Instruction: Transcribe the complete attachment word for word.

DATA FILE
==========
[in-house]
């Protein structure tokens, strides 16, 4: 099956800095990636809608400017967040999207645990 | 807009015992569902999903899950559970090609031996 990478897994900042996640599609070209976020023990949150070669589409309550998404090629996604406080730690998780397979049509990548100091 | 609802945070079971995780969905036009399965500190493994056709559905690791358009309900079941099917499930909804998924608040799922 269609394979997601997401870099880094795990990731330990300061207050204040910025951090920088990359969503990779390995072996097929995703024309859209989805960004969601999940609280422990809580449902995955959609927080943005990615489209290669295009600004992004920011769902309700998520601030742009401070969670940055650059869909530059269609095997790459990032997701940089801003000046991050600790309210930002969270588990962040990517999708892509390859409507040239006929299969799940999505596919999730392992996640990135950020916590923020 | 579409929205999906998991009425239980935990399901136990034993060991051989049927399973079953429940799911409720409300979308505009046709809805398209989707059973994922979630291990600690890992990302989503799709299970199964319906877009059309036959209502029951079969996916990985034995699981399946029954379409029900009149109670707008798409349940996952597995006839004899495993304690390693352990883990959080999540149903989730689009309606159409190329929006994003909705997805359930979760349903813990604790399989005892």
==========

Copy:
[in-house]
């Protein structure tokens, strides 16, 4: 099956800095990636809608400017967040999207645990 | 807009015992569902999903899950559970090609031996 990478897994900042996640599609070209976020023990949150070669589409309550998404090629996604406080730690998780397979049509990548100091 | 609802945070079971995780969905036009399965500190493994056709559905690791358009309900079941099917499930909804998924608040799922 269609394979997601997401870099880094795990990731330990300061207050204040910025951090920088990359969503990779390995072996097929995703024309859209989805960004969601999940609280422990809580449902995955959609927080943005990615489209290669295009600004992004920011769902309700998520601030742009401070969670940055650059869909530059269609095997790459990032997701940089801003000046991050600790309210930002969270588990962040990517999708892509390859409507040239006929299969799940999505596919999730392992996640990135950020916590923020 | 579409929205999906998991009425239980935990399901136990034993060991051989049927399973079953429940799911409720409300979308505009046709809805398209989707059973994922979630291990600690890992990302989503799709299970199964319906877009059309036959209502029951079969996916990985034995699981399946029954379409029900009149109670707008798409349940996952597995006839004899495993304690390693352990883990959080999540149903989730689009309606159409190329929006994003909705997805359930979760349903813990604790399989005892």